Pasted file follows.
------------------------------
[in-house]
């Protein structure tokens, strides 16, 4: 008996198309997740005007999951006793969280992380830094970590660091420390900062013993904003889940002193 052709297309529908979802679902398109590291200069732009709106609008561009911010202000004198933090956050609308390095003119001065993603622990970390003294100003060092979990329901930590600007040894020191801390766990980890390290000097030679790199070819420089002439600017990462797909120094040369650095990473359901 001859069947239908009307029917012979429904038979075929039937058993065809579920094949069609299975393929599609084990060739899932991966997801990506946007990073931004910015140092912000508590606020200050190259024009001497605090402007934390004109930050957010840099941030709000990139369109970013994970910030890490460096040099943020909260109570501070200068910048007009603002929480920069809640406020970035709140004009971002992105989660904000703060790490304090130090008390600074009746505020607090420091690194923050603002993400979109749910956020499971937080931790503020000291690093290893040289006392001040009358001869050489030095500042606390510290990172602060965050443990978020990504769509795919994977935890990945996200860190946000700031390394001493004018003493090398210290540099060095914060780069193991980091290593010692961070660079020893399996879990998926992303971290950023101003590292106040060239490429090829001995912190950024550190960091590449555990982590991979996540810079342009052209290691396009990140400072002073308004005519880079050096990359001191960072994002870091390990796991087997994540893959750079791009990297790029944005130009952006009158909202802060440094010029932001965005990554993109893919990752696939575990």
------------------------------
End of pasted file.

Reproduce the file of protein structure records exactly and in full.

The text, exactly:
[in-house]
């Protein structure tokens, strides 16, 4: 008996198309997740005007999951006793969280992380830094970590660091420390900062013993904003889940002193 052709297309529908979802679902398109590291200069732009709106609008561009911010202000004198933090956050609308390095003119001065993603622990970390003294100003060092979990329901930590600007040894020191801390766990980890390290000097030679790199070819420089002439600017990462797909120094040369650095990473359901 001859069947239908009307029917012979429904038979075929039937058993065809579920094949069609299975393929599609084990060739899932991966997801990506946007990073931004910015140092912000508590606020200050190259024009001497605090402007934390004109930050957010840099941030709000990139369109970013994970910030890490460096040099943020909260109570501070200068910048007009603002929480920069809640406020970035709140004009971002992105989660904000703060790490304090130090008390600074009746505020607090420091690194923050603002993400979109749910956020499971937080931790503020000291690093290893040289006392001040009358001869050489030095500042606390510290990172602060965050443990978020990504769509795919994977935890990945996200860190946000700031390394001493004018003493090398210290540099060095914060780069193991980091290593010692961070660079020893399996879990998926992303971290950023101003590292106040060239490429090829001995912190950024550190960091590449555990982590991979996540810079342009052209290691396009990140400072002073308004005519880079050096990359001191960072994002870091390990796991087997994540893959750079791009990297790029944005130009952006009158909202802060440094010029932001965005990554993109893919990752696939575990």